May 29, 2013
Roman Polanski gives his side of the story
The polarizing director — Holocaust survivor, tragic victim, sex offender, fugitive and Oscar winner — tells his version of his life story in a new documentary.
“People that don’t know me have an opinion of me that comes from the media. And that’s so far remote from what I am that I can’t even try to straighten it out.” These words from the controversial film director and provocateur Roman Polanski about his public image are the basis of a new documentary, “Roman Polanski: A Film Memoir.”
The film, which will be shown on June 2 as part of the 2013 Los Angeles Jewish Film Festival, was produced by Andrew Braunsberg, a longtime friend of Polanski who also produced three of the director’s films, “Macbeth” (1971), “What?” (1972) and “The Tenant” (1976). Braunsberg came up with the idea of filming a conversation between himself and his friend while Polanski was under house arrest in Gstaad, Switzerland. At the time, Polanski was fighting extradition to the United States for an outstanding bench warrant linked to his infamous 1977 arrest for allegedly drugging and raping a 13-year-old girl. Polanski was arrested at the Zurich airport in September 2009 on his way to receive a lifetime achievement award at the Zurich Film Festival. A Holocaust survivor whose pregnant wife was murdered in 1969, the Oscar-winning director is known as much for his personal dramas as he is for his film work. “The goal of the film is to show Roman at a very stressful time of his life while being under house arrest,” the film’s director, Laurent Bouzereau, said in a phone interview. “It’s Roman at his most vulnerable and most open, talking about his entire life and career during a very difficult time.”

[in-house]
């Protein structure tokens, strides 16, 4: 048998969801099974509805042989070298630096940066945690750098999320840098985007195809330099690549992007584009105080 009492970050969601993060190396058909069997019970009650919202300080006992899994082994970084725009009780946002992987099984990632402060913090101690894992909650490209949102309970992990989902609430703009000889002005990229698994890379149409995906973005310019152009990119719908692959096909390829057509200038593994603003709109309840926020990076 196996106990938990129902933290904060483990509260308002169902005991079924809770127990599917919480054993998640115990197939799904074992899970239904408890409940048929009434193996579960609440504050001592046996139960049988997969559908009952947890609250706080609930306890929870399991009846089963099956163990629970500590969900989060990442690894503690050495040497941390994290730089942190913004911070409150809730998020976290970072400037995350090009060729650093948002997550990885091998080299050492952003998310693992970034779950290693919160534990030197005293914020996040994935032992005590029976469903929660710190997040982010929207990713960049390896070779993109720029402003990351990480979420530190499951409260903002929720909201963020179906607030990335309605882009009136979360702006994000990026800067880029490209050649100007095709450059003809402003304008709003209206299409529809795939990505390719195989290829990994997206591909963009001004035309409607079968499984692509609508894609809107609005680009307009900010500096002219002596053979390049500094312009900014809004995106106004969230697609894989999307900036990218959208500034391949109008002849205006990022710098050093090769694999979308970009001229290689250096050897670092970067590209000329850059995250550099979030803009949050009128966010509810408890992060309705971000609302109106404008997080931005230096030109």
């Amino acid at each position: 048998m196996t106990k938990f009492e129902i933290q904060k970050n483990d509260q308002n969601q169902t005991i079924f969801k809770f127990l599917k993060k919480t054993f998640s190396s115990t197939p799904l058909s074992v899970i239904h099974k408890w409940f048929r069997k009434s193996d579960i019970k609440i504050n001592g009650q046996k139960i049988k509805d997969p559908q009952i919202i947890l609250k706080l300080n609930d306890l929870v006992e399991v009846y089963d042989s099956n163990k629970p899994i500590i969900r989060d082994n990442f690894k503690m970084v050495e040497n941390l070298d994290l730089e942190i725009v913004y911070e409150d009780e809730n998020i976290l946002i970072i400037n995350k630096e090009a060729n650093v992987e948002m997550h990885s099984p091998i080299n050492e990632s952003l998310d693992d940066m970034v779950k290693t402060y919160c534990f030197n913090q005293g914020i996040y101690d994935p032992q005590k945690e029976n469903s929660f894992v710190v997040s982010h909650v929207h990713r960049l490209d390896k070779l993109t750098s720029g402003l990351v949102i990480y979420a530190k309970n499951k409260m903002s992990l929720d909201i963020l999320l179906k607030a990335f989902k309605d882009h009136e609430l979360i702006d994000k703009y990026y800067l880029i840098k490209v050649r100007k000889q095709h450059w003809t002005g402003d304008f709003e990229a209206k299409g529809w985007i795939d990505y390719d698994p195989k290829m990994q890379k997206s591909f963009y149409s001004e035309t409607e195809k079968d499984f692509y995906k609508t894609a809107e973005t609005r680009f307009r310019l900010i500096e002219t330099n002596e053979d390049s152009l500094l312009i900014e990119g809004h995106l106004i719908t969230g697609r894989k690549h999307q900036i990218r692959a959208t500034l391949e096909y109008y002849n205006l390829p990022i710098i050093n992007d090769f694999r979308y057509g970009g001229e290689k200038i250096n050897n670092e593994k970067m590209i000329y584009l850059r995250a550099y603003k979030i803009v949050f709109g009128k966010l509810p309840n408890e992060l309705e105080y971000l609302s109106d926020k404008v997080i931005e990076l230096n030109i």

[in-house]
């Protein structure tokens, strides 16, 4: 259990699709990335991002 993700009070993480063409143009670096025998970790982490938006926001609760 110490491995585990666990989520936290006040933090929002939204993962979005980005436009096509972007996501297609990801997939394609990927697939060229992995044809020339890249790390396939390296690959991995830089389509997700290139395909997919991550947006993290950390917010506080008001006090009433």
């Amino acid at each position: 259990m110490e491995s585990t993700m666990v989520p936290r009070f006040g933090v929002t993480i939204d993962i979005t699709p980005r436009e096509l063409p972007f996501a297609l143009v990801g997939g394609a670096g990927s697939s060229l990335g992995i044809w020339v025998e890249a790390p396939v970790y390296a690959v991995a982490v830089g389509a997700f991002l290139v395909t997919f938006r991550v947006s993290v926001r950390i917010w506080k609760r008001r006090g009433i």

Bouzereau was asked by Braunsberg to look at the footage he shot of his conversations with Polanski to see if there might be a movie there. “I said, ‘Yes!’ ” Bouzereau recalled. “But it’s missing part of act two and, ultimately, a resolution. There were 30 hours of conversation to go through, and you want to make sure you tell the story in 90 minutes. I thought we should start the narrative while he was under house arrest, with Roman reflecting back. And then the last third of the film would be about what happened after he was freed and looking back at this entire experience.”
From left: Adrien Brody and Roman Polanski on the set of “The Pianist.” Photo by Guy Ferrandis
As Polanski noted, much of the public’s perception of him has come from outside sources. Innumerable articles have been written about Polanski, and two earlier documentaries focused on his legal problems, but, as Bouzereau pointed out, this film is the only firsthand account from the subject. “It’s a film that’s from the point of view of Roman Polanski, and this is the first time that he got to express himself,” Bouzereau said. “And it could only happen if he was surrounded by friends. It would have never happened if it was a reporter or someone out to get dirt. It was in his own words and what he was willing to share with the world about what he’s gone through. So, for better or worse, it is Roman in his own words about all of those different situations. The Holocaust, for one, Sharon Tate being another, and the situation with the American girl being the third.”